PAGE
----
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RNA polymerase II holoenzyme-mediated regulation of GAL4 Hirst, John Martin

Abstract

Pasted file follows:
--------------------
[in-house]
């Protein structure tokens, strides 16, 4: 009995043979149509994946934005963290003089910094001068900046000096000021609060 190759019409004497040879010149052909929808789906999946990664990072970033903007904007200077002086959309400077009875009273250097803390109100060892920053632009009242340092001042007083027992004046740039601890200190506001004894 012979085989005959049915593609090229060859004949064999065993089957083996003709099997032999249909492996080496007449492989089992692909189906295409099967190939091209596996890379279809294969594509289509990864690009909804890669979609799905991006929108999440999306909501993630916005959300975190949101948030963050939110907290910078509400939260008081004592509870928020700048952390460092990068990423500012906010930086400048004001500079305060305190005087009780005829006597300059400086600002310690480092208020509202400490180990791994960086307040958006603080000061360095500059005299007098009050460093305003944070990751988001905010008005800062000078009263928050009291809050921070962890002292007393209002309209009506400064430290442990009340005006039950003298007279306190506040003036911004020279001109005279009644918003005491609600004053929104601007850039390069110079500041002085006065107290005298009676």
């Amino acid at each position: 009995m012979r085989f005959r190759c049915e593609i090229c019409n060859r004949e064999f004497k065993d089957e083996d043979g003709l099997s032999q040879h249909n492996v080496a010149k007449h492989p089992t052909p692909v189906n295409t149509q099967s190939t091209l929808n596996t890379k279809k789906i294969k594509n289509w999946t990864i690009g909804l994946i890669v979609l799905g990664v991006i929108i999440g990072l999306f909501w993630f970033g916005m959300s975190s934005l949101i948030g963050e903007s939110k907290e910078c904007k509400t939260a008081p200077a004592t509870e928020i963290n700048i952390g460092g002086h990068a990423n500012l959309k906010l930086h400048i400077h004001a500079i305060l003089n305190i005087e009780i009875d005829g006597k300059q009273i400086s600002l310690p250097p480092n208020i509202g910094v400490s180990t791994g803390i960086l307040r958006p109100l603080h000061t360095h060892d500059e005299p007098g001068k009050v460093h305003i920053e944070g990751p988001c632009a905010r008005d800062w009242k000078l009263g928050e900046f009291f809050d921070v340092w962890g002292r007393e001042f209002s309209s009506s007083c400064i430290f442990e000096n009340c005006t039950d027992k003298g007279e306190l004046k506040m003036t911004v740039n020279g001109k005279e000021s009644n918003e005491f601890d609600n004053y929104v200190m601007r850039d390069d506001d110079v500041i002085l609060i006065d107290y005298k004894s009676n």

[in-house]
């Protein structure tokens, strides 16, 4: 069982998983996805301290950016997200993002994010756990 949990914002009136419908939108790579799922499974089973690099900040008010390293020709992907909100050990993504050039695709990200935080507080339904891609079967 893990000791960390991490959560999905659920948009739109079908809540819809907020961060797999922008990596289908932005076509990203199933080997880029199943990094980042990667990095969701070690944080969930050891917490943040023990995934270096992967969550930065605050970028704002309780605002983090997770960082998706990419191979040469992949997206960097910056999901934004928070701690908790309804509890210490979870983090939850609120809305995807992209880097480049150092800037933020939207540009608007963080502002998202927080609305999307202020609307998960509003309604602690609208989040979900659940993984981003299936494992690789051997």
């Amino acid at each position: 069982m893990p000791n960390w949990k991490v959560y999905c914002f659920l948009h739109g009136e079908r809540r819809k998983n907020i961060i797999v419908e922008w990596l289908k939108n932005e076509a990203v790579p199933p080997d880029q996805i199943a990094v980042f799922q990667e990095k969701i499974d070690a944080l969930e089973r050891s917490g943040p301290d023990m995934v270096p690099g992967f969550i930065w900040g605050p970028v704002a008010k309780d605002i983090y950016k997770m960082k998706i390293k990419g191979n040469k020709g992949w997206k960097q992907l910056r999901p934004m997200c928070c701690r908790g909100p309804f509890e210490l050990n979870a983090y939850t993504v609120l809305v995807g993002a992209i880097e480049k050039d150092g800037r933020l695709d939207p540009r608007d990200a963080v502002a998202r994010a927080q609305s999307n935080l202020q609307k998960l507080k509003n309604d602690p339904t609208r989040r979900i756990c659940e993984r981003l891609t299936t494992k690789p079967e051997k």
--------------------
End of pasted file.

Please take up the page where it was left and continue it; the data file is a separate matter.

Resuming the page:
Much of the current understanding of eukaryotic transcriptional regulation is based on insights gained through the use of model systems. The premier transcriptional model system is galactose metabolism in the yeast Saccharomyces cerevisiae, regulated by the transcriptional activator GAL4. Regulation by GAL4 involves a number of mechanisms that act to ensure that galactose is catabolized when available, but that glucose is used preferentially. One such mechanism involves phosphorylation of GAL4 at serine 699. Phosphorylation at S699 is required for efficient galactose-inducible transcription of the GAL genes, but occurs as a consequence of transcriptional activation by GAL4. This has led to the hypothesis that phosphorylation occurs through interaction with RNA polymerase II holoenzyme components. The experiments described in this thesis determine the role of RNA polymerase II holoenzyme-associated kinases in phosphorylation of GAL4, and investigate the mechanism through which phosphorylation at S699 affects induction. Data presented here demonstrate that GAL4 S699 is a substrate for the cyclin dependent protein kinase SRBTO. S699 phosphorylation requires SRB10 in vivo, and this site is phosphorylated by purified SRB10/ SRB11 in vitro. RNA polymerase II holoenzymes purified from WT yeast phosphorylate GAL4 at sites observed in vivo, whereas holoenzymes from srblO yeast are incapable of phosphorylating GAL4 at S699. SRB10 is required for efficient GAL induction and is shown to be epistatic to S699 phosphorylation. To investigate interactions between GAL4 and it's regulator GAL80, a two-hybrid based strategy was devised and used to demonstrate that S699 phosphorylation may regulate interaction between GAL4 and GAL80 in vivo. These data define a function for the SRB10 holoenzyme-associated CDK8 that involves regulation of transactivators by phosphorylation during transcriptional activation.

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